This article is from our Bird’s-Eye View Newsletter Archives: May/June 2011
By White Bear Lake Manager Bob Ellis
One of the most striking songbirds to visit backyards is the oriole. The vivid orange and black coloring of a male Baltimore oriole is unmistakable and dramatic. While both sexes display a white wing bar, the female’s palette is more subdued, with a dull yellow body and grayish-brown wings. Young orioles appear similar to females in color. Juvenile males molt into their adult orange and black while wintering in Central America. You may hear orioles before you see them: the flute-like call of the Baltimore oriole is clear and loud.
Oriole nesting and habitat
Baltimore orioles make their summer home in broadleaf woodlands and forest edges over all of Minnesota—in fact, over most of the eastern United States. A Baltimore oriole’s nest is quite distinctive; the female weaves a pouch from long strands of plant material on a high branch, very often in a cottonwood tree, here in Minnesota. She then lines it with grass, feathers or even animal fur. Orioles will utilize soft nesting material such as yarn and cotton if offered.
Orioles eat insects and fruit and can be attracted to feeders that offer nectar, mealworms, grape jelly, or fruit—especially oranges. They’re sometimes spotted feeding from hummingbird feeders if they can manage a grip, but prefer oriole-specific nectar feeders that feature larger ports and roomier perches.
Grape jelly or orange halves are good offerings during spring and fall migration. While orioles will continue to visit a jelly feeder throughout the summer, mealworms are attractive to oriole parents; their growing young need the protein. Once the young can fly, the parents will bring them right to the food, which is much easier than the constant ferrying of food the parents do up to this point. Use a dish feeder for jelly or mealworms—or, better yet, both at once—to make a particularly versatile and successful oriole feeder.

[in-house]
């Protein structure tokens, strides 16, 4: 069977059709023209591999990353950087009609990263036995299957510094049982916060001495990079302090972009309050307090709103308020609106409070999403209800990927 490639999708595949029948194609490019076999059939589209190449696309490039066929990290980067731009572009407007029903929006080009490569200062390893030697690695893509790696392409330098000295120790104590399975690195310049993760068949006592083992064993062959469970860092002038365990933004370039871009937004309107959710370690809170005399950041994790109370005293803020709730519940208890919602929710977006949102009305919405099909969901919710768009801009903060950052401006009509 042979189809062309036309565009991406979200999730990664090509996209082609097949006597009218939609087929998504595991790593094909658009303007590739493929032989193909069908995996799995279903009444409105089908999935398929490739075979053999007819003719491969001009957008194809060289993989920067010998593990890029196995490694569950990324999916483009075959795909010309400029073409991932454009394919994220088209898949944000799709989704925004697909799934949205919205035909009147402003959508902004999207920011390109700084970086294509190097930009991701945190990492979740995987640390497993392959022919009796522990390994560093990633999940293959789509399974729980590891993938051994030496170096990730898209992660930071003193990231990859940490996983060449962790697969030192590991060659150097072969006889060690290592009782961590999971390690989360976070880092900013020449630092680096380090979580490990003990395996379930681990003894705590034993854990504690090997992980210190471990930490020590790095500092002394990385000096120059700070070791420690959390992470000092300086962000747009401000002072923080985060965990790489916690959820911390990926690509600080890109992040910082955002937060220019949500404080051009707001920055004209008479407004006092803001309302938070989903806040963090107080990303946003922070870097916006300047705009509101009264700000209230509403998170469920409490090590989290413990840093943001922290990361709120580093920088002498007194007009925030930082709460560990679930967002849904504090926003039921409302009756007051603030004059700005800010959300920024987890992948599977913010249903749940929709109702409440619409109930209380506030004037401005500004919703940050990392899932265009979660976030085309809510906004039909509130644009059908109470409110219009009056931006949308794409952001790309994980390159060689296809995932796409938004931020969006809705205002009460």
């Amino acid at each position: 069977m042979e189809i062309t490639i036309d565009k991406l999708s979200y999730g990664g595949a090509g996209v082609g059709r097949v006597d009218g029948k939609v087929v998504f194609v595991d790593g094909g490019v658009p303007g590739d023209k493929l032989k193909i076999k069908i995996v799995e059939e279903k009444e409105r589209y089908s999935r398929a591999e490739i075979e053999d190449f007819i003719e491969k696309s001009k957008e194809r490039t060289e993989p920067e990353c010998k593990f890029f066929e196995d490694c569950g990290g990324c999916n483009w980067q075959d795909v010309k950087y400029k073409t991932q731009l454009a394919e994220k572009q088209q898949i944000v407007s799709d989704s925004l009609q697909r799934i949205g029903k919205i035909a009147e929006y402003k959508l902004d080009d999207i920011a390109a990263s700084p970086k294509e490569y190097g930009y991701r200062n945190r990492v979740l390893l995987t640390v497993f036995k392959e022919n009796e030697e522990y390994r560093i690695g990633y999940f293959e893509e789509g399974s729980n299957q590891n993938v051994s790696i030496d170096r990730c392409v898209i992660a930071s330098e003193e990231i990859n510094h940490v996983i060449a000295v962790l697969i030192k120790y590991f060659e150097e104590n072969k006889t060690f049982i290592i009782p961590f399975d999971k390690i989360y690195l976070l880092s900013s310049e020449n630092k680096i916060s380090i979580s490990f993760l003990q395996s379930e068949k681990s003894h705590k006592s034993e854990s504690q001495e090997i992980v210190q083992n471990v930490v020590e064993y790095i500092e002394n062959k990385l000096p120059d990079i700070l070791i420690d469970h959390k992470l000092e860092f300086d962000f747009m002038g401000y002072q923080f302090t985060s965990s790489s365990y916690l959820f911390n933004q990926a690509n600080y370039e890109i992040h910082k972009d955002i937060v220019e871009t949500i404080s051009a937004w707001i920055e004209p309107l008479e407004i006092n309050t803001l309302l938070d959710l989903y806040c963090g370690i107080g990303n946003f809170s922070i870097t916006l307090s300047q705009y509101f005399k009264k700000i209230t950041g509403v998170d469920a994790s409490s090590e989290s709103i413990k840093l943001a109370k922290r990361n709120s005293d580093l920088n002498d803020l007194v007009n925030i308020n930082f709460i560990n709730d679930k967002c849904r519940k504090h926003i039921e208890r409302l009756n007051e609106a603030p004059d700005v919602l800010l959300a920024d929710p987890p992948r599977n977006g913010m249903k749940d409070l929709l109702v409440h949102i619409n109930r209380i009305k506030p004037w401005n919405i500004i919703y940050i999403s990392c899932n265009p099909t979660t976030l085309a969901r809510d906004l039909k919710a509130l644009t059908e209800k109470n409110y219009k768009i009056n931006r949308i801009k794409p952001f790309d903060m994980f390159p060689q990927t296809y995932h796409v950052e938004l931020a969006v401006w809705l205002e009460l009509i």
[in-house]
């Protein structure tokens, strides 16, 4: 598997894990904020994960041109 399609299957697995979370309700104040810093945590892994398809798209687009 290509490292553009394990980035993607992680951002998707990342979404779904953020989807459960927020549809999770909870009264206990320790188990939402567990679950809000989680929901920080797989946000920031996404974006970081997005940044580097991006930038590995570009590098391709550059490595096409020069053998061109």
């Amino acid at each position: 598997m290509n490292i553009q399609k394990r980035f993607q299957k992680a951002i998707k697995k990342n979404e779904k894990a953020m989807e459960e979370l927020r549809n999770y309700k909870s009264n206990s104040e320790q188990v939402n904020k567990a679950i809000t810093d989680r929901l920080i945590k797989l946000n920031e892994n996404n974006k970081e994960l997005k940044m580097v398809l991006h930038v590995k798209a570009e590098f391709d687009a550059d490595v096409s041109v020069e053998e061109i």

Identifying oriole species
You may encounter Orchard orioles in open wooded areas in southern and western Minnesota. Orchard orioles are smaller, have a deep chestnut-red body and sport a black hood and wings. Another oriole species is the western Bullock’s oriole. These birds look similar to Baltimore orioles. In fact, older field guides grouped the two species together with the title of “northern oriole.”
Orioles are in a group of birds known as icterids. It may surprise you that this group also includes birds that most backyard birders would rather not see—blackbirds, grackles and cowbirds. Compare the outline of an oriole to a red-winged blackbird. You’re likely to notice the family resemblance.